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Principals & Elements of Professional Wedding Designs

10 Feb

Whether you are designing/planning a wedding, painting, creating interior rooms or a landscape, professionals hired to assist with the task, knowing how a great design is developed. Don’t be overwhelmed with this list brides-to-be, only a few are targeted for wedding ceremonies and rehearsal dinners. Choose 3 or 4 and run with it or discuss with  your wedding planner. My comments will be added in Dark Blue.

Six Visual Elements

                   
    We think of the principles as ways to work with and arrange the elements.

Some Design Principals 
or design rules (some creative artists purposely break rules) This list is an example list. 
 

Emphasis – say “Center of Interest.” It is about dominance and influence. Most artists put it a bit off-center and balance it with some minor themes to maintain our interest. Some artists avoid emphasis on purpose. They want all parts of the work to be equally interesting. Brides-this is you, the focal point or emphasis

Harmony – As in music, complementary layers and/or effects can be joined to produce a more attractive whole. The composition is complex, but everything appears to fit with everything else. The whole is better than the sum of its parts.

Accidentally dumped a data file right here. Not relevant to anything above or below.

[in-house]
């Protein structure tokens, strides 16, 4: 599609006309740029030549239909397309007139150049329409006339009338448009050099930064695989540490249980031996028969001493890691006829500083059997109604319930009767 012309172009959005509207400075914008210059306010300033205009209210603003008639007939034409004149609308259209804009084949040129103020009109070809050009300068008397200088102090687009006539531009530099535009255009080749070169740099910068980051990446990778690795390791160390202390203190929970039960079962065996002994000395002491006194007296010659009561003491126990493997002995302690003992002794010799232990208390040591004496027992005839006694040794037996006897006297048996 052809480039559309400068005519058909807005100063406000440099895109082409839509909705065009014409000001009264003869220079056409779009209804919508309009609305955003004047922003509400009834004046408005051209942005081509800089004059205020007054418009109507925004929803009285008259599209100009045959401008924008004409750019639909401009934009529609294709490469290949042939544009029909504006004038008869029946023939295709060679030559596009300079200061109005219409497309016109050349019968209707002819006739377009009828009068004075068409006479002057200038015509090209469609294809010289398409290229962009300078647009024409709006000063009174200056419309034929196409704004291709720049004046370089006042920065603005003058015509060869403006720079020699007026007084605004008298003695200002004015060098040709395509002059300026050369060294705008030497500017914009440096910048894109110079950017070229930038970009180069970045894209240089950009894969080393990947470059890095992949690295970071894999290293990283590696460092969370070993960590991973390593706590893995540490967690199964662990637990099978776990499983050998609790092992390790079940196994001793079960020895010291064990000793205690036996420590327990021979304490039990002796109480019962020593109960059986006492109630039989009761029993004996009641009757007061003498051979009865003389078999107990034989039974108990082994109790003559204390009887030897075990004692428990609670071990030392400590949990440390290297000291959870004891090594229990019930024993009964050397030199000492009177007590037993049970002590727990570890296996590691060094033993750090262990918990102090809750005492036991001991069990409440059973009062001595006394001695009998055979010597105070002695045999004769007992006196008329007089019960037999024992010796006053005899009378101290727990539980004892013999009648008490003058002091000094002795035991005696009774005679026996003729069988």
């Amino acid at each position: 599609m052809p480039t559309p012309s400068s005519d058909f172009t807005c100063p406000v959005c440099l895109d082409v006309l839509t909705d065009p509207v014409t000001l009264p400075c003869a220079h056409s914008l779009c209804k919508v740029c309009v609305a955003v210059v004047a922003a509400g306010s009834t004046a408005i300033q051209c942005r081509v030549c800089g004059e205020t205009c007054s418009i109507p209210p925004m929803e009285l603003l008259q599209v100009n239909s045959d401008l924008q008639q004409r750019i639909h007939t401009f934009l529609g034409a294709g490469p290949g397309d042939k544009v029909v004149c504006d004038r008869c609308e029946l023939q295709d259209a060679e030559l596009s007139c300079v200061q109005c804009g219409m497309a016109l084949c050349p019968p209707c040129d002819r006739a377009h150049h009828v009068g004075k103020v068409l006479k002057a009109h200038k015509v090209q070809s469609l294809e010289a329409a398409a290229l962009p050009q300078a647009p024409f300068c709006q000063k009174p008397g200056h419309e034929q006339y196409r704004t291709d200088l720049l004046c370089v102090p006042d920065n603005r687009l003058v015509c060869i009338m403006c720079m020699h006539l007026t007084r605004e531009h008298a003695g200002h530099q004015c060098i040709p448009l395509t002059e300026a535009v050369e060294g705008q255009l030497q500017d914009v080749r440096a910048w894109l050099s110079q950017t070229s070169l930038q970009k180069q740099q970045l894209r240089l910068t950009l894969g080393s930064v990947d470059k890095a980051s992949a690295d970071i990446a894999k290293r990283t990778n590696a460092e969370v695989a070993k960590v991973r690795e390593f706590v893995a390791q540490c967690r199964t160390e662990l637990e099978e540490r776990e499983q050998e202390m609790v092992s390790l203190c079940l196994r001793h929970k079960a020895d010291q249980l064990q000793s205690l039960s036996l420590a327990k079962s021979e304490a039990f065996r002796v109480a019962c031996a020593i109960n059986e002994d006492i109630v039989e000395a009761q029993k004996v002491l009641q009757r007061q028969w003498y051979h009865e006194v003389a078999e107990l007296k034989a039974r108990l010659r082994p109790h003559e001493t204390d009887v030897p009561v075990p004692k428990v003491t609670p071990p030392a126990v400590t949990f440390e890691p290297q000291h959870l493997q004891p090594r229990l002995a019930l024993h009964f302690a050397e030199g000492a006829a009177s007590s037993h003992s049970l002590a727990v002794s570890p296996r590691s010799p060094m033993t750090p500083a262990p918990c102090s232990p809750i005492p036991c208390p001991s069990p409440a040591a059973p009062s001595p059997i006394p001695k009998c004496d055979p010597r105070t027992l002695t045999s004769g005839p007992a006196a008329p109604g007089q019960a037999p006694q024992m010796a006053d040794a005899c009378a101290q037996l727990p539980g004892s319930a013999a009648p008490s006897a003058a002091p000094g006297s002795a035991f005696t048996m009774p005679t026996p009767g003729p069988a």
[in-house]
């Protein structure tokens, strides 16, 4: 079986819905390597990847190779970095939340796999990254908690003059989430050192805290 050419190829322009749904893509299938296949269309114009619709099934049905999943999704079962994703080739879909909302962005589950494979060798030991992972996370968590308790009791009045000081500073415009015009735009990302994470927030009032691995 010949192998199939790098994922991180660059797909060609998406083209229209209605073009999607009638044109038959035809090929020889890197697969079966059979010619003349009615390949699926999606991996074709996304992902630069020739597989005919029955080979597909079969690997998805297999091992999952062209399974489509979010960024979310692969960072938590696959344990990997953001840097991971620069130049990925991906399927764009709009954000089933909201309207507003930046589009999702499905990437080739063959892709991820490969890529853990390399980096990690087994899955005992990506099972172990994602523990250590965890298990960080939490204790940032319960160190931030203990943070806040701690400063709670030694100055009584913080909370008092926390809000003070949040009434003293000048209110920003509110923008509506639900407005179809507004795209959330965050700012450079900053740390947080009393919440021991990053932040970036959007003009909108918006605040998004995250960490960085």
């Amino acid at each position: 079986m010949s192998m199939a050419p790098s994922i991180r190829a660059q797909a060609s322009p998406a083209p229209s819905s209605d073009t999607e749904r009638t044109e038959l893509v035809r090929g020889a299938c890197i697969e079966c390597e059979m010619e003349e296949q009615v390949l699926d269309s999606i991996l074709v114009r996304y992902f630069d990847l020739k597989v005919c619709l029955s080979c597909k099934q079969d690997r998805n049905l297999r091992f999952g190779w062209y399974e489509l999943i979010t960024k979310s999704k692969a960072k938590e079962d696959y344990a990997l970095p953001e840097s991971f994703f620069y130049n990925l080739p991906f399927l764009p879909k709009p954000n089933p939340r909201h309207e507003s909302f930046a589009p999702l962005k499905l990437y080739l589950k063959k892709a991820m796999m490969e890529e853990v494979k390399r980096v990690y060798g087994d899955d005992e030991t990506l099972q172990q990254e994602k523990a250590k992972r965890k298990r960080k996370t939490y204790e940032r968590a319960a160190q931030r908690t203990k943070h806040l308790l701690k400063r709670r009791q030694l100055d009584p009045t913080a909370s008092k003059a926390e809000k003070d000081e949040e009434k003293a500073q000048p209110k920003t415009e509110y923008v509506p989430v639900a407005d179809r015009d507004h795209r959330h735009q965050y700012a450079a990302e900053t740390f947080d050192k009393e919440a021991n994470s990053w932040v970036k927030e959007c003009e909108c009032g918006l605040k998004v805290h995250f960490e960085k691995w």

Unity – When nothing distracts from the whole, you have unity. Unity without variation can be uninteresting – like driving on a clear day through Western Kansas on the interstate. Unity with diversity generally has more to offer in both art and in life.  Of course some very minimal art can be very calming and at times even very evocative. Even a simple landscape can have a powerful effect. Centerpieces usually have unity by the objects or material pulling the centerpieces together, like the red petals below

Opposition – uses contrasting visual concepts. That same Western Kansas “big sky” landscape becomes very dramatic and expressive when a storm builds in the southwest. Principles can grow out of any artistic device that is used to produce an effect on the viewer. This is true when most wedding colors are black and white.

Balance is the consideration of visual weight and importance. It is a way to compare the right and left side of a composition.                      

asymmetrcial

© marvin bartel

Asymmetrical balance is more interesting. Above both sides are similar in visual weight but not mirrored. It is more casual, dynamic, and relaxed feeling so it is often called informal balance.
Radial balance is not very common in artist’s compositions, but it is like a daisy or sunflower with everything arranged around a center. Rose windows of cathedrals use this design system. Of course a sunflower can have many meanings and feelings beyond its “radiant” feeling. Farmers might hate it as weed cutting into their corn production. On the other hand, many of us can’t help thinking about Vincent Van Gogh’s extraordinarily textured painted sunflowers. Once we have contemplated those thickly expressed colors and textures with their luscious painterly surface, every sunflower we see becomes an aesthetic experience filled with spiritual sensations.